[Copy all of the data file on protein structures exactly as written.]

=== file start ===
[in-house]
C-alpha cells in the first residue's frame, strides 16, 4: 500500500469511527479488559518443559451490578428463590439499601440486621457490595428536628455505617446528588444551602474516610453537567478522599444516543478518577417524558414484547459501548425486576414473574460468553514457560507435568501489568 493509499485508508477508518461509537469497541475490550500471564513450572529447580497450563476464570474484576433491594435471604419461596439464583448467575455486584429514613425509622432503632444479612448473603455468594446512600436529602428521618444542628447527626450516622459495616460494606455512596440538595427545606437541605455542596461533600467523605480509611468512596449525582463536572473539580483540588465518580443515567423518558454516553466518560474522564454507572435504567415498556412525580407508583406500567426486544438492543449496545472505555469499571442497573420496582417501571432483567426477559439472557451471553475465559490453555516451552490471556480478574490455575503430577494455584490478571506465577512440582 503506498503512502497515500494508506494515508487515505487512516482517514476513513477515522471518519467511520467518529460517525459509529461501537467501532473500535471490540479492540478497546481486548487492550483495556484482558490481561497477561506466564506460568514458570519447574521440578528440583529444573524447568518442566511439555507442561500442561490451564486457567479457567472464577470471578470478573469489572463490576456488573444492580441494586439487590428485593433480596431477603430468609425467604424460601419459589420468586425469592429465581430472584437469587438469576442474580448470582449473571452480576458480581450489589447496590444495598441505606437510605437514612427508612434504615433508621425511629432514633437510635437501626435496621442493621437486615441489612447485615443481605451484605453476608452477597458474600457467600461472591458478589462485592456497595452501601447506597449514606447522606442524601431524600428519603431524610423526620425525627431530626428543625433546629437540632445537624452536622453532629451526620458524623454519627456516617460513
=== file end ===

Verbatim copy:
[in-house]
C-alpha cells in the first residue's frame, strides 16, 4: 500500500469511527479488559518443559451490578428463590439499601440486621457490595428536628455505617446528588444551602474516610453537567478522599444516543478518577417524558414484547459501548425486576414473574460468553514457560507435568501489568 493509499485508508477508518461509537469497541475490550500471564513450572529447580497450563476464570474484576433491594435471604419461596439464583448467575455486584429514613425509622432503632444479612448473603455468594446512600436529602428521618444542628447527626450516622459495616460494606455512596440538595427545606437541605455542596461533600467523605480509611468512596449525582463536572473539580483540588465518580443515567423518558454516553466518560474522564454507572435504567415498556412525580407508583406500567426486544438492543449496545472505555469499571442497573420496582417501571432483567426477559439472557451471553475465559490453555516451552490471556480478574490455575503430577494455584490478571506465577512440582 503506498503512502497515500494508506494515508487515505487512516482517514476513513477515522471518519467511520467518529460517525459509529461501537467501532473500535471490540479492540478497546481486548487492550483495556484482558490481561497477561506466564506460568514458570519447574521440578528440583529444573524447568518442566511439555507442561500442561490451564486457567479457567472464577470471578470478573469489572463490576456488573444492580441494586439487590428485593433480596431477603430468609425467604424460601419459589420468586425469592429465581430472584437469587438469576442474580448470582449473571452480576458480581450489589447496590444495598441505606437510605437514612427508612434504615433508621425511629432514633437510635437501626435496621442493621437486615441489612447485615443481605451484605453476608452477597458474600457467600461472591458478589462485592456497595452501601447506597449514606447522606442524601431524600428519603431524610423526620425525627431530626428543625433546629437540632445537624452536622453532629451526620458524623454519627456516617460513